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Dealing with the Holiday Blues

grandma on christmas morning

Celebrating the upcoming winter holidays can sometimes be difficult in an older person’s life. While they know they have much to be thankful for, they can also see this time of year as a reminder of things they miss. Be on the lookout for signs of trouble, such as irritability, sadness, anxiety, loss of interest in eating or other activities, and poor hygiene and personal care.

Helping an elderly friend or family member through the “holiday blues” can be as simple as encouraging them to open up and reminiscing with them. Taking time to journal about things they are thankful for can be beneficial. Create a new tradition with them so they can see that there is still plenty of joy in the years ahead. Encourage them to be active. A moving body can help by increasing mood-boosting endorphins. Encourage healthy choices when eating because the holidays are rife with overeating, which can affect your mood and well-being.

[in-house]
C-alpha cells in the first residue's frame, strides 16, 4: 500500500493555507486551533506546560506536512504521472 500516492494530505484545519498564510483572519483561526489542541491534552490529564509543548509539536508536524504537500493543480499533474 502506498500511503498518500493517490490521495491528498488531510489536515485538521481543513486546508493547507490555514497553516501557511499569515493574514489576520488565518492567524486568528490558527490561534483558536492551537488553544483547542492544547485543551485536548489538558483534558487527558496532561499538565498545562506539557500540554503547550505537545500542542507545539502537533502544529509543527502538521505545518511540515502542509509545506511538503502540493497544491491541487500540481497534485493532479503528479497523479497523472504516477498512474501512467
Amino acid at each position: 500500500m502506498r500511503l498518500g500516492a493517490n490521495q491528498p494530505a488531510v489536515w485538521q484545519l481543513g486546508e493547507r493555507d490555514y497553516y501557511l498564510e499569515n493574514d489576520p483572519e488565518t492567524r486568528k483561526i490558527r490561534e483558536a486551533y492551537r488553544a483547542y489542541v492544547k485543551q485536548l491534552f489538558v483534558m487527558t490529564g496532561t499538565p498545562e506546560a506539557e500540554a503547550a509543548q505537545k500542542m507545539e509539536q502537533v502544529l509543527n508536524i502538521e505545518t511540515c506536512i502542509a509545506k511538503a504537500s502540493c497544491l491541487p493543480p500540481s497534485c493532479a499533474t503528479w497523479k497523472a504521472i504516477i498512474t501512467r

If these things don’t seem to be working or the sadness continues for more than two weeks, professional help may be necessary. Don’t be afraid to suggest going to a counselor or a doctor to your elderly friend or family member. It may be a difficult subject to approach but remind the person how much you care for them and want what’s best for them. Getting help is nothing to be ashamed of and not a sign of weakness.

Everyone has emotional ups and downs, and the holiday blues are not uncommon, but one of the most important things you can do is be present with your elderly friend or family member. That alone can help you quickly recognize the signs of seasonal depression so that you can help them deal with it effectively.

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